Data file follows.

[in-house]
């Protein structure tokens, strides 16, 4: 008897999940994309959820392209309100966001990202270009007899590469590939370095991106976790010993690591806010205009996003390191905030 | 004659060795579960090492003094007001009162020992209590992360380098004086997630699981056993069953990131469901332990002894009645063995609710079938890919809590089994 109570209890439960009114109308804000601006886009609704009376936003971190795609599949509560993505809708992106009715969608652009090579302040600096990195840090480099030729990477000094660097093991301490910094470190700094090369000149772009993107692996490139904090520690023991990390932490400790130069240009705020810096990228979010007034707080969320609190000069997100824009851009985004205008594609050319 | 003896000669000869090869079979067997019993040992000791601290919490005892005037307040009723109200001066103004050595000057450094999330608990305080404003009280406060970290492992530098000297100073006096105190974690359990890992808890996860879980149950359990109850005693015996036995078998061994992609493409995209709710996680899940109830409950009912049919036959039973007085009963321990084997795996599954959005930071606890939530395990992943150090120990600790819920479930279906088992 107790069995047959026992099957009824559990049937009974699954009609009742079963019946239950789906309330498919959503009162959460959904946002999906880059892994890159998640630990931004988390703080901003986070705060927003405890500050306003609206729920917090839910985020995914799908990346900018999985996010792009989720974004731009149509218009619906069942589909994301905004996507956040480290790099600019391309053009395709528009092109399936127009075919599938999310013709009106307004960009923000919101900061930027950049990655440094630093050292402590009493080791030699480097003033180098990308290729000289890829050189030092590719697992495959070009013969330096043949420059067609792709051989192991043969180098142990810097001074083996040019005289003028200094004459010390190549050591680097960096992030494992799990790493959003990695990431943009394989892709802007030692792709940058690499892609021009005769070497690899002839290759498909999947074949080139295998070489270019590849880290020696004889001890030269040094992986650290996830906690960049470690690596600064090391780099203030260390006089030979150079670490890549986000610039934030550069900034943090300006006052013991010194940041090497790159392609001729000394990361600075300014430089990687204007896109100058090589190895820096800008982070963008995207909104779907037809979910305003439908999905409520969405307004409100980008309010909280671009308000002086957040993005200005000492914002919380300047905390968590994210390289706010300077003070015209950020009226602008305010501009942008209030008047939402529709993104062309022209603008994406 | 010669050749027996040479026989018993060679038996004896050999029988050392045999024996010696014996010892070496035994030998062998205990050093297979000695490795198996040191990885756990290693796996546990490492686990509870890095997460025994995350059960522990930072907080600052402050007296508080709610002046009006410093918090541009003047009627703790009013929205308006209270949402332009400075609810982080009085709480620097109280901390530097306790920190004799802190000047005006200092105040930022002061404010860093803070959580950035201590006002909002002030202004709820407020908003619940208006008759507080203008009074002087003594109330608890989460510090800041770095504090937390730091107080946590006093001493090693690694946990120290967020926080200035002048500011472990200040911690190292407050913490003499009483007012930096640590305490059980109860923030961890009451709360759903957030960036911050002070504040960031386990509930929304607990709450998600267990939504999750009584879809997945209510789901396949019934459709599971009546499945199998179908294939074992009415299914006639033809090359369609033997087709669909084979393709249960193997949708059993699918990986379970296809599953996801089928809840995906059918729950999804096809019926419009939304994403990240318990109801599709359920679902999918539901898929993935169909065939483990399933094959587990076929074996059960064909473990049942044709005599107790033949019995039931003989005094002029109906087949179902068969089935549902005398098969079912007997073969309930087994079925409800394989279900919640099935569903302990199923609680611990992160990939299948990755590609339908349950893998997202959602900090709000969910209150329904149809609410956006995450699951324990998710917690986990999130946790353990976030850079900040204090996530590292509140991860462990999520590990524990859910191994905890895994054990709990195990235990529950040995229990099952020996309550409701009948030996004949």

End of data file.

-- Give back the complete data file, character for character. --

[in-house]
């Protein structure tokens, strides 16, 4: 008897999940994309959820392209309100966001990202270009007899590469590939370095991106976790010993690591806010205009996003390191905030 | 004659060795579960090492003094007001009162020992209590992360380098004086997630699981056993069953990131469901332990002894009645063995609710079938890919809590089994 109570209890439960009114109308804000601006886009609704009376936003971190795609599949509560993505809708992106009715969608652009090579302040600096990195840090480099030729990477000094660097093991301490910094470190700094090369000149772009993107692996490139904090520690023991990390932490400790130069240009705020810096990228979010007034707080969320609190000069997100824009851009985004205008594609050319 | 003896000669000869090869079979067997019993040992000791601290919490005892005037307040009723109200001066103004050595000057450094999330608990305080404003009280406060970290492992530098000297100073006096105190974690359990890992808890996860879980149950359990109850005693015996036995078998061994992609493409995209709710996680899940109830409950009912049919036959039973007085009963321990084997795996599954959005930071606890939530395990992943150090120990600790819920479930279906088992 107790069995047959026992099957009824559990049937009974699954009609009742079963019946239950789906309330498919959503009162959460959904946002999906880059892994890159998640630990931004988390703080901003986070705060927003405890500050306003609206729920917090839910985020995914799908990346900018999985996010792009989720974004731009149509218009619906069942589909994301905004996507956040480290790099600019391309053009395709528009092109399936127009075919599938999310013709009106307004960009923000919101900061930027950049990655440094630093050292402590009493080791030699480097003033180098990308290729000289890829050189030092590719697992495959070009013969330096043949420059067609792709051989192991043969180098142990810097001074083996040019005289003028200094004459010390190549050591680097960096992030494992799990790493959003990695990431943009394989892709802007030692792709940058690499892609021009005769070497690899002839290759498909999947074949080139295998070489270019590849880290020696004889001890030269040094992986650290996830906690960049470690690596600064090391780099203030260390006089030979150079670490890549986000610039934030550069900034943090300006006052013991010194940041090497790159392609001729000394990361600075300014430089990687204007896109100058090589190895820096800008982070963008995207909104779907037809979910305003439908999905409520969405307004409100980008309010909280671009308000002086957040993005200005000492914002919380300047905390968590994210390289706010300077003070015209950020009226602008305010501009942008209030008047939402529709993104062309022209603008994406 | 010669050749027996040479026989018993060679038996004896050999029988050392045999024996010696014996010892070496035994030998062998205990050093297979000695490795198996040191990885756990290693796996546990490492686990509870890095997460025994995350059960522990930072907080600052402050007296508080709610002046009006410093918090541009003047009627703790009013929205308006209270949402332009400075609810982080009085709480620097109280901390530097306790920190004799802190000047005006200092105040930022002061404010860093803070959580950035201590006002909002002030202004709820407020908003619940208006008759507080203008009074002087003594109330608890989460510090800041770095504090937390730091107080946590006093001493090693690694946990120290967020926080200035002048500011472990200040911690190292407050913490003499009483007012930096640590305490059980109860923030961890009451709360759903957030960036911050002070504040960031386990509930929304607990709450998600267990939504999750009584879809997945209510789901396949019934459709599971009546499945199998179908294939074992009415299914006639033809090359369609033997087709669909084979393709249960193997949708059993699918990986379970296809599953996801089928809840995906059918729950999804096809019926419009939304994403990240318990109801599709359920679902999918539901898929993935169909065939483990399933094959587990076929074996059960064909473990049942044709005599107790033949019995039931003989005094002029109906087949179902068969089935549902005398098969079912007997073969309930087994079925409800394989279900919640099935569903302990199923609680611990992160990939299948990755590609339908349950893998997202959602900090709000969910209150329904149809609410956006995450699951324990998710917690986990999130946790353990976030850079900040204090996530590292509140991860462990999520590990524990859910191994905890895994054990709990195990235990529950040995229990099952020996309550409701009948030996004949």